Characters Discussed (Cyclopedia of Literary Characters, Revised Third Edition)
Popeye, a cruel, passionless killer who is symbolic of the ruthless, sterile, and materialistic exploitation that destroyed the antebellum social order of the South. Ironically, he is executed for a murder he did not commit.
Temple Drake, a college girl of good family who is attacked by Popeye and then sent to live the life of a prostitute in a bawdy house in Memphis. Her family removes her from the house of ill repute, but her life has been ruined.
Lee Goodwin, a moonshiner who tries to protect Temple from a group of bootleggers and who is accused of murdering Tommy, a gang member actually shot by Popeye. He is convicted, but before he can be sentenced, he is burned to death by a mob that storms the jail to take him.
Gowan Stevens, a college student whose irresponsible conduct causes Temple to become Popeye’s victim.
Ruby Lamar, Goodwin’s common-law wife, who helps the officers locate Temple in Memphis.
Horace Benbow, a lawyer who defends Goodwin and who is symbolic of the early Southern historical tradition.
Tommy, a bootlegger whom Popeye kills, and of whose death Goodwin is accused.
Miss Reba Rivers
Miss Reba Rivers, the madam of the Memphis bawdy...
(The entire section is 273 words.)
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The characters of Sanctuary are almost all disturbing. Temple Drake seems to swing wildly from, one personality to another, from a teenager terrified of sexual violation, to a vampire who will kill for sex, to a mechanical doll who will calmly lie for Popeye in court. Popeye looks like a child playing at being a gangster. He visits his mother annually, yet he exploits and kills without a twinge of conscience. Faulkner develops a detailed biography of Popeye in the last chapter to show the human side of his inhumanity, that his monstrousness has its source in the failure of his family and culture to teach him a way to achieve meaning.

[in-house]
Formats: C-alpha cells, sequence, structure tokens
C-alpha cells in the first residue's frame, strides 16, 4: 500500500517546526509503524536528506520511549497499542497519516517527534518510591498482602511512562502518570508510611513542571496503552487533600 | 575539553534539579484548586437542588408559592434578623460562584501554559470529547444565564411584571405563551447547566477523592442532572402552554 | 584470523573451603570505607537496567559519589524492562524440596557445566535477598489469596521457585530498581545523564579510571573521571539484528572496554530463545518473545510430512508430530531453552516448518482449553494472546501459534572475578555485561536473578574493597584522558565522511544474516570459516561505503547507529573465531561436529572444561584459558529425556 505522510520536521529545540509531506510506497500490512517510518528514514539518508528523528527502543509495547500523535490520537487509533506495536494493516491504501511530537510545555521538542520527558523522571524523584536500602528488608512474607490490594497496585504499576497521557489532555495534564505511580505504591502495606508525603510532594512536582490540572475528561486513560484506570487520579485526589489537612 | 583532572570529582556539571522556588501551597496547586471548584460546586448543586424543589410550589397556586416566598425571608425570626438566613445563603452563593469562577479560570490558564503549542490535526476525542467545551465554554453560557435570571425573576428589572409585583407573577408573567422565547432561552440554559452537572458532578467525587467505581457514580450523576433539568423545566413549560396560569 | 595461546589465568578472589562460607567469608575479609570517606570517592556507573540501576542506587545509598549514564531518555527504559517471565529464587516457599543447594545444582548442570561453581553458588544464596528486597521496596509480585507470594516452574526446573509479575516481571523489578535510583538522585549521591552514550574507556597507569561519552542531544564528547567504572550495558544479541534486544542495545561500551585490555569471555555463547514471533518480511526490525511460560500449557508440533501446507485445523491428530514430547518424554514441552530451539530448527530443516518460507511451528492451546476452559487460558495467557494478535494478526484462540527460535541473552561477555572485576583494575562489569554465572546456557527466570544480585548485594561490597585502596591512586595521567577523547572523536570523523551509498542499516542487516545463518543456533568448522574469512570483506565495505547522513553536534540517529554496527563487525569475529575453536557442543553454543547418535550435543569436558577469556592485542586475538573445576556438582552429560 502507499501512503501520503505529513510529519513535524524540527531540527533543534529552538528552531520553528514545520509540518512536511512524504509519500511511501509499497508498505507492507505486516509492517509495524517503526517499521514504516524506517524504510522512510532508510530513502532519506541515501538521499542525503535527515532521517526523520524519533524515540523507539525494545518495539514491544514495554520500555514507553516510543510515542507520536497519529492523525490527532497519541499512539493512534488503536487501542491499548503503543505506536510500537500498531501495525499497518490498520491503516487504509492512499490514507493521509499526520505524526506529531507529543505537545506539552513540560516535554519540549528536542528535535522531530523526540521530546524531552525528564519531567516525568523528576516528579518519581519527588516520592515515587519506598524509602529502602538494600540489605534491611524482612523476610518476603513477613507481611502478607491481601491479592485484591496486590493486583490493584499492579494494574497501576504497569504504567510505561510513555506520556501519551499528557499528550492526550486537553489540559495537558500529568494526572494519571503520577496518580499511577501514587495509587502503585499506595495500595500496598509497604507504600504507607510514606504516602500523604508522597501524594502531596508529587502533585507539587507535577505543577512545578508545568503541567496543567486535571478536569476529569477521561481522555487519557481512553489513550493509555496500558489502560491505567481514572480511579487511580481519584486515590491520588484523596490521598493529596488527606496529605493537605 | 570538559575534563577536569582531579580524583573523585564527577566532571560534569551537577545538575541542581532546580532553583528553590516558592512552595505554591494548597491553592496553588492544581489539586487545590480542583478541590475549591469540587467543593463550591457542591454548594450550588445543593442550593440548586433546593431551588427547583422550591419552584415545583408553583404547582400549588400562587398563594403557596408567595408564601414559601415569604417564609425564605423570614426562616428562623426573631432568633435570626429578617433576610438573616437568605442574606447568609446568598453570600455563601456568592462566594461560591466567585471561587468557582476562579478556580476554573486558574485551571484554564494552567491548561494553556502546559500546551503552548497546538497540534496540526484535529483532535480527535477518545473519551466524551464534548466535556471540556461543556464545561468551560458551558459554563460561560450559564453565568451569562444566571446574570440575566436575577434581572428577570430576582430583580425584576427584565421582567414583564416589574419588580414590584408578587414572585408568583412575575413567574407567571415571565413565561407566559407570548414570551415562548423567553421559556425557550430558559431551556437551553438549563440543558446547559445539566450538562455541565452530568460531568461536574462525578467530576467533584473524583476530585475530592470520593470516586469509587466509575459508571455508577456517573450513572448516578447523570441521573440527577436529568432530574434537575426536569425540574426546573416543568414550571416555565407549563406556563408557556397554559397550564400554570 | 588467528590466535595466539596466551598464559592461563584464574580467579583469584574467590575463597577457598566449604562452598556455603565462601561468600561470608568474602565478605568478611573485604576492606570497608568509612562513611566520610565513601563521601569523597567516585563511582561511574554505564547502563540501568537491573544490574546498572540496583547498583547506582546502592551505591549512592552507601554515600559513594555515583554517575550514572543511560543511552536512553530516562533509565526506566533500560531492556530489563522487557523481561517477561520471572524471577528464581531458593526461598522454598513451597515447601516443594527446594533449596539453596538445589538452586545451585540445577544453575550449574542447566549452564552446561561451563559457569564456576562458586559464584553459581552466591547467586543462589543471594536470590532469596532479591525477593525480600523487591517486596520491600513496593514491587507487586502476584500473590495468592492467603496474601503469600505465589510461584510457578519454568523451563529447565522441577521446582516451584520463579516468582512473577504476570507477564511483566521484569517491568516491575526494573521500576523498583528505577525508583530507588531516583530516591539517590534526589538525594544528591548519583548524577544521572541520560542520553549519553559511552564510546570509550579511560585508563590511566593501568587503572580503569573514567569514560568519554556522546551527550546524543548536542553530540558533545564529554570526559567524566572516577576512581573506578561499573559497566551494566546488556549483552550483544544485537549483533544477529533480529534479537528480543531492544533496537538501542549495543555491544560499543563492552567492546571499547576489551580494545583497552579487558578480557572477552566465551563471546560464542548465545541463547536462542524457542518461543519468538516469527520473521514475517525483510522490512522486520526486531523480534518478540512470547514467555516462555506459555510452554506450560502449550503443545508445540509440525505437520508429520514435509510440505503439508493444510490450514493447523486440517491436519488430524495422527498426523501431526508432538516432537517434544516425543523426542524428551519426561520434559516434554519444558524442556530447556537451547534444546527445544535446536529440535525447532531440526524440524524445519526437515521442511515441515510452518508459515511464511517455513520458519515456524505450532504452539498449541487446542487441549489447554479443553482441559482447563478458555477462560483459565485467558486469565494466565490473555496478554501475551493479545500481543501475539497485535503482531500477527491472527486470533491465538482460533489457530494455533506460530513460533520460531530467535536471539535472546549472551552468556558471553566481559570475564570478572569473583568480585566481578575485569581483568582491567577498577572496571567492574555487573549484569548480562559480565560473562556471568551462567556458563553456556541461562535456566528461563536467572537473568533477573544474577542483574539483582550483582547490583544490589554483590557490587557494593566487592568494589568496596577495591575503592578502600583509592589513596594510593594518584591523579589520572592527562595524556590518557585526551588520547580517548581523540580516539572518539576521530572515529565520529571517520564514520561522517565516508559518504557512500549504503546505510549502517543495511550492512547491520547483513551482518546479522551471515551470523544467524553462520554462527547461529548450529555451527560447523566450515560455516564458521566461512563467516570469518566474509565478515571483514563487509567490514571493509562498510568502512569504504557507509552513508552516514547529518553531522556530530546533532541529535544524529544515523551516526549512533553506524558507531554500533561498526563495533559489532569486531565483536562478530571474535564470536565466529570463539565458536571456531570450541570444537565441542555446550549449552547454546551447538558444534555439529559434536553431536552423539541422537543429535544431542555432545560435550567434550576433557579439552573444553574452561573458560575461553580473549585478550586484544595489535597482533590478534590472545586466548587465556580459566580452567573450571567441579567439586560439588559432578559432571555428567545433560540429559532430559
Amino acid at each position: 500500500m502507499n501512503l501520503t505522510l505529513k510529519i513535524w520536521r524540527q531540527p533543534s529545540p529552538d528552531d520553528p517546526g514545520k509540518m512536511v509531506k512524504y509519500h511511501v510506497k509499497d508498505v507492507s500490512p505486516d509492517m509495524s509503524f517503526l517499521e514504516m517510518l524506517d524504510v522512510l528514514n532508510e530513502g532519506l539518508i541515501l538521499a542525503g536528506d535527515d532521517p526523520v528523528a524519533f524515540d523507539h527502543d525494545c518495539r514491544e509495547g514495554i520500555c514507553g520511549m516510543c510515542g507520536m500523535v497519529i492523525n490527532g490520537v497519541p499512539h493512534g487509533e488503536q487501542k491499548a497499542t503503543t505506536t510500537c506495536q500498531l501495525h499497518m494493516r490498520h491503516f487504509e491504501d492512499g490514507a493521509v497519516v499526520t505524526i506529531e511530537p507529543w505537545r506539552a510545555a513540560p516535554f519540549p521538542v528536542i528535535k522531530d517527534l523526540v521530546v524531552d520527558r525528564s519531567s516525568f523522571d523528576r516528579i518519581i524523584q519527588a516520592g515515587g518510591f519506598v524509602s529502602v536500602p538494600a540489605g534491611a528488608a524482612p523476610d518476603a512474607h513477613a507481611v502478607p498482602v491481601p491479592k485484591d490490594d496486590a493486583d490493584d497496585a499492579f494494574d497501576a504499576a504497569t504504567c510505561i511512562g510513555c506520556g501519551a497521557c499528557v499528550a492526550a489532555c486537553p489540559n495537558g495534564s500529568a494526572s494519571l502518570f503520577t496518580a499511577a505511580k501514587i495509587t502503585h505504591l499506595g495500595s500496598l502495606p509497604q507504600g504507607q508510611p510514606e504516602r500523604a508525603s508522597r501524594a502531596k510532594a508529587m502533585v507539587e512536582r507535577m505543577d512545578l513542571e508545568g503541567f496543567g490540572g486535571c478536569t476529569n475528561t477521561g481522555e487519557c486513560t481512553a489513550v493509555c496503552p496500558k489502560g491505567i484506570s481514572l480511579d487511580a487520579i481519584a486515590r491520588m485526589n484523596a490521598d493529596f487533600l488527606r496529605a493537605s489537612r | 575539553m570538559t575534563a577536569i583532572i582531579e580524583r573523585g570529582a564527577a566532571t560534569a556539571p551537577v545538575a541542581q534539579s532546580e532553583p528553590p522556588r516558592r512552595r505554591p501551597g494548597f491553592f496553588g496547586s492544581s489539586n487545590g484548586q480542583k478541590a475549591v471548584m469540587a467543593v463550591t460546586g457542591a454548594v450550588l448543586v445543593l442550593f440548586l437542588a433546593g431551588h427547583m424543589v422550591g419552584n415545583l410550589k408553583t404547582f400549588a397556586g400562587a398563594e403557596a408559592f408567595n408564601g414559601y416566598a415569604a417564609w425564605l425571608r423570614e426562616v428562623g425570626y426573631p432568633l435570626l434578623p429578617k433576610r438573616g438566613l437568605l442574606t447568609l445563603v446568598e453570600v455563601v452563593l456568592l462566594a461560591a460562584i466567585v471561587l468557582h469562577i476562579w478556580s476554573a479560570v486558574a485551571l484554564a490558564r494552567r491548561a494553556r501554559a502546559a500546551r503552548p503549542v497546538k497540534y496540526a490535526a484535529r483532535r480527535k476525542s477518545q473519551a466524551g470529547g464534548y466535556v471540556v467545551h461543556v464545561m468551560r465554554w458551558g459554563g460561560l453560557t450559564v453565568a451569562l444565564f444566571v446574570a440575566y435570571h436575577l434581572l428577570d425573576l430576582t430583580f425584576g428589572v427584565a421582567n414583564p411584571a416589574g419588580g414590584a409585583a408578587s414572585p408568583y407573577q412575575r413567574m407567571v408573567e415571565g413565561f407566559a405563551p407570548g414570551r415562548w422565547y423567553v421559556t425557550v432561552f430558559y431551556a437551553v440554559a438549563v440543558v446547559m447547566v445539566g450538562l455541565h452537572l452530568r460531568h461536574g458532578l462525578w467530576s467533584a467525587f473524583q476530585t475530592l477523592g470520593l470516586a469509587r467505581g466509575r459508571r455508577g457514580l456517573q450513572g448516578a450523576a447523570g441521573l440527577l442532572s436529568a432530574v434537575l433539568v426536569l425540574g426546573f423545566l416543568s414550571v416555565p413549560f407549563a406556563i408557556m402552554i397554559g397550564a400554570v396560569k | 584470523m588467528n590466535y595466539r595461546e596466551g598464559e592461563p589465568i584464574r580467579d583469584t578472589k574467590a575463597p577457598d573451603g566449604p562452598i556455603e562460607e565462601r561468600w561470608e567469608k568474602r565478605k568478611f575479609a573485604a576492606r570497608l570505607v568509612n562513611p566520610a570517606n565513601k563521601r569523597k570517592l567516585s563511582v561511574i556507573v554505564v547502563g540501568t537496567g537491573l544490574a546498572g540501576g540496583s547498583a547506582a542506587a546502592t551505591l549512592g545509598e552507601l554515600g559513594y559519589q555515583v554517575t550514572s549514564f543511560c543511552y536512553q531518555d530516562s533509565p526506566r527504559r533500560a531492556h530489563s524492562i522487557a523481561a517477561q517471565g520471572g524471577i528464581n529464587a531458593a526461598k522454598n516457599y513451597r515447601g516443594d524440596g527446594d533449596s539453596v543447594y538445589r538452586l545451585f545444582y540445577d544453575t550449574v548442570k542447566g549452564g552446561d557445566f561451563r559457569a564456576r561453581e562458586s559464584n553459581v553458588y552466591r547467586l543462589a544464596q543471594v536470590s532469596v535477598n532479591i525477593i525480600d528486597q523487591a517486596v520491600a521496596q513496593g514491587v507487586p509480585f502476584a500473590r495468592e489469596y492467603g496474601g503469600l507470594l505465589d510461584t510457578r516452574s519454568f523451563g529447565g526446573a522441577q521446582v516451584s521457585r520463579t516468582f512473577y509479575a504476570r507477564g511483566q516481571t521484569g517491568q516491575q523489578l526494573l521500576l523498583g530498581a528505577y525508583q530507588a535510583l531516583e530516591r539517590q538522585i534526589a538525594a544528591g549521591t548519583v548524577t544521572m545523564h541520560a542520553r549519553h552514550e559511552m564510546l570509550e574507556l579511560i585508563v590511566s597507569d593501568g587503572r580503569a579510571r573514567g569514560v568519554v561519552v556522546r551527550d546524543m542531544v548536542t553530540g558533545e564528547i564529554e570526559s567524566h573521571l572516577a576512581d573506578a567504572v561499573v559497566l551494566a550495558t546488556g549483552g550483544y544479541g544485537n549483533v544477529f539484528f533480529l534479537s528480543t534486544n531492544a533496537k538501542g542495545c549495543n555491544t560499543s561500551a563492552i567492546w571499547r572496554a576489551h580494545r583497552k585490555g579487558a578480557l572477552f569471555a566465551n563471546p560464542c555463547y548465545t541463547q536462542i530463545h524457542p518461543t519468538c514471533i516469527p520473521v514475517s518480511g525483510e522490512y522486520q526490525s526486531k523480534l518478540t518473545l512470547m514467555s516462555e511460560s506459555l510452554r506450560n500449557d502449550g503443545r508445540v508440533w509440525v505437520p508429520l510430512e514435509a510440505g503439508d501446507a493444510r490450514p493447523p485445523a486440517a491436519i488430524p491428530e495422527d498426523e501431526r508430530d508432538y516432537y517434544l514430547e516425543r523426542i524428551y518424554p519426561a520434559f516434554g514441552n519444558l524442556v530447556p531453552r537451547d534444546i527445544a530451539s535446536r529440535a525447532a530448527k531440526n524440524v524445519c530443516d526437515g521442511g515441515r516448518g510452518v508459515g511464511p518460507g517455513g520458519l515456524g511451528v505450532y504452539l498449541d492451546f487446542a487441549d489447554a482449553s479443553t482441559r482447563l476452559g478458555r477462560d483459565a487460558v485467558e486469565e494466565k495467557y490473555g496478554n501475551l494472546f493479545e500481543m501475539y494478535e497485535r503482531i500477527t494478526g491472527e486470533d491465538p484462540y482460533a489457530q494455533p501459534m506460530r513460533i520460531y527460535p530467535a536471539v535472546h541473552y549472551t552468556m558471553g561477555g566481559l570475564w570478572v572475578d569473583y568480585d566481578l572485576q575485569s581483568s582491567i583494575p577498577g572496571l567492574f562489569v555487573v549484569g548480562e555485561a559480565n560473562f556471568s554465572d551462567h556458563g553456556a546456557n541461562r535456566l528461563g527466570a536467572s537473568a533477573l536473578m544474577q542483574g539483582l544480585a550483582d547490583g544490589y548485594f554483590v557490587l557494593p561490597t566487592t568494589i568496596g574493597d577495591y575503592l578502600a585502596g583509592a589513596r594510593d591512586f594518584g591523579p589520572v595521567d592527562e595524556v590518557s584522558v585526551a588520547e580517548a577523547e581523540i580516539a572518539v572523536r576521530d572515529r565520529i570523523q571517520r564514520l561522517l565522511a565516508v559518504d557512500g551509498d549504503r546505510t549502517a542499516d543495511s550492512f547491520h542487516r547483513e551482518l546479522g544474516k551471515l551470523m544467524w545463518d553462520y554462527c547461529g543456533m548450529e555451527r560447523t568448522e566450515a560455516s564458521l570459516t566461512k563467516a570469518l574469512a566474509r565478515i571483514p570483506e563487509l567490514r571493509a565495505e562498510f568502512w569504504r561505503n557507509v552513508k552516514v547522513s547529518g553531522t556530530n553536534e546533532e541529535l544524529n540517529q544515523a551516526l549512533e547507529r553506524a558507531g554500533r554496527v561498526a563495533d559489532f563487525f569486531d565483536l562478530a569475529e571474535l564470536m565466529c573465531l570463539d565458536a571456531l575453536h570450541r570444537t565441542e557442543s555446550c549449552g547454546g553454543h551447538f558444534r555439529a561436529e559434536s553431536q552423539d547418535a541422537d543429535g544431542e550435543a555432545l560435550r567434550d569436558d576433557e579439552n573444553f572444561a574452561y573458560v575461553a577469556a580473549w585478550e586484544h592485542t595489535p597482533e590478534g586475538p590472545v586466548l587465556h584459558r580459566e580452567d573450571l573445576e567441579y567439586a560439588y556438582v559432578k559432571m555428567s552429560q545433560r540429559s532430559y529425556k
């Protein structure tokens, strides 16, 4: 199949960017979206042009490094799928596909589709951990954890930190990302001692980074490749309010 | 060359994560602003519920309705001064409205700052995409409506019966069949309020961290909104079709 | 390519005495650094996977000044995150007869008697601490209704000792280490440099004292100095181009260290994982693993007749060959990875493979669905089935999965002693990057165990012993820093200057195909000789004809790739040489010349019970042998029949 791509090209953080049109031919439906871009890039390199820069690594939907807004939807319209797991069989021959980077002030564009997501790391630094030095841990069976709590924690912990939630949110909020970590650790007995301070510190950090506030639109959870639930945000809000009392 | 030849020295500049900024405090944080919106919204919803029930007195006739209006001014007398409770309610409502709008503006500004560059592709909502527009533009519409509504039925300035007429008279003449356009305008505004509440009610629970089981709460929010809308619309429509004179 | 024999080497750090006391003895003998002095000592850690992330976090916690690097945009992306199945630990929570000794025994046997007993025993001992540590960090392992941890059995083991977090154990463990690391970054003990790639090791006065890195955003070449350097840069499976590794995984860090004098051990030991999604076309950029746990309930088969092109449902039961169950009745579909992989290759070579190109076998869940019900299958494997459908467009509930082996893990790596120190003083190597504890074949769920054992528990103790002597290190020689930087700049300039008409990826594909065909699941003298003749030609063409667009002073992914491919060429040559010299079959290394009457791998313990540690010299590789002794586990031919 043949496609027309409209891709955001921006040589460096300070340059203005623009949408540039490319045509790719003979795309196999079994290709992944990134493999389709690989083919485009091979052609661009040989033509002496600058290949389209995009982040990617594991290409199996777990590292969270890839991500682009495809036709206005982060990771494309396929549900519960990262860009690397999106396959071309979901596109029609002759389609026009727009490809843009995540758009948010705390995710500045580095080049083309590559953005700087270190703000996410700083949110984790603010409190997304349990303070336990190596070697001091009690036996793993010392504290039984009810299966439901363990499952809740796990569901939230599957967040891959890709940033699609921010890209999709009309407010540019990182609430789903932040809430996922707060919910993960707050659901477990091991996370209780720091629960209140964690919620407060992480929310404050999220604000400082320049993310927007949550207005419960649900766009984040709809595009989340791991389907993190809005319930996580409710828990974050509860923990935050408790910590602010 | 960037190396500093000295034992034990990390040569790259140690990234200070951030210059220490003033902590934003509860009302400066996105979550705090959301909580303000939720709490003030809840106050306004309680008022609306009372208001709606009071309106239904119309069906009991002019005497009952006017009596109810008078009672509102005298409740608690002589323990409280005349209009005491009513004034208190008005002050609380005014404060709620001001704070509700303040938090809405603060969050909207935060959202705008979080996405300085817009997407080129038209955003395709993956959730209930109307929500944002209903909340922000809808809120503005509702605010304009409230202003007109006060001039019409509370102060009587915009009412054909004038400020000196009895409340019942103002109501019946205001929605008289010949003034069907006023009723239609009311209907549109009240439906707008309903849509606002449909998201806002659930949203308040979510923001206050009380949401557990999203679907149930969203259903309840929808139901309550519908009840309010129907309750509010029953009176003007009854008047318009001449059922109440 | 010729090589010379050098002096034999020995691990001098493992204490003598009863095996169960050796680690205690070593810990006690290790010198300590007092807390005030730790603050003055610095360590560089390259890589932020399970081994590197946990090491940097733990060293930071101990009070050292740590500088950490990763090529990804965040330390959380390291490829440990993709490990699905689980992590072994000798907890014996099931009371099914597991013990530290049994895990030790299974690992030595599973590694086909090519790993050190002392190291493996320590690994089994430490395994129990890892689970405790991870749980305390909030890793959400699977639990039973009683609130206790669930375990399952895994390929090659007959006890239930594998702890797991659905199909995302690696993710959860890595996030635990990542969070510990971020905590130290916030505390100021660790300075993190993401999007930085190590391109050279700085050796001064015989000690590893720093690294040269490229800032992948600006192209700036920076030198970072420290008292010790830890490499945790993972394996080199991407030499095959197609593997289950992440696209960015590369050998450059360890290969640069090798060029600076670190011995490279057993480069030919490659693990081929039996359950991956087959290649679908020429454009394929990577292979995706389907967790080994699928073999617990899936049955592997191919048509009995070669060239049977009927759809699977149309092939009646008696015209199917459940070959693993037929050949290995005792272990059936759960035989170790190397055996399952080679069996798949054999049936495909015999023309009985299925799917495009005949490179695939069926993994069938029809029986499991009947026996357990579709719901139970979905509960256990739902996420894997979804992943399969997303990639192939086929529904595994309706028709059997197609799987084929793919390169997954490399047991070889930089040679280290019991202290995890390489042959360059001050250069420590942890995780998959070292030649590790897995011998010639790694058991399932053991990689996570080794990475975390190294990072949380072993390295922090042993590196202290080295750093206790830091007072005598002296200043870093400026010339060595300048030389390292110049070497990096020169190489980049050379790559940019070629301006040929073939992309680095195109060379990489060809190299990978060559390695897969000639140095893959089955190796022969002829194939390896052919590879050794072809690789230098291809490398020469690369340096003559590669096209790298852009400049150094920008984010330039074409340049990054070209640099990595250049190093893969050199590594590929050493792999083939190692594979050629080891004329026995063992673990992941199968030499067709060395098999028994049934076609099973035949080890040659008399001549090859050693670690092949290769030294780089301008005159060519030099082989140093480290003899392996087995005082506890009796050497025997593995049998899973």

Horace is disturbing because, although he wants what is good, he is crippled in many ways. His main deficiency shows in his inability to handle an incestuous attraction to his stepdaughter. He cannot let this attraction into his consciousness and deal with it there. Cling though he might to traditional values, he is unable to make them work. He cannot face what he believes is evil in himself and find strategies to control it. Likewise, he remains ignorant of the nature of evil in his world.
(The entire section is 198 words.)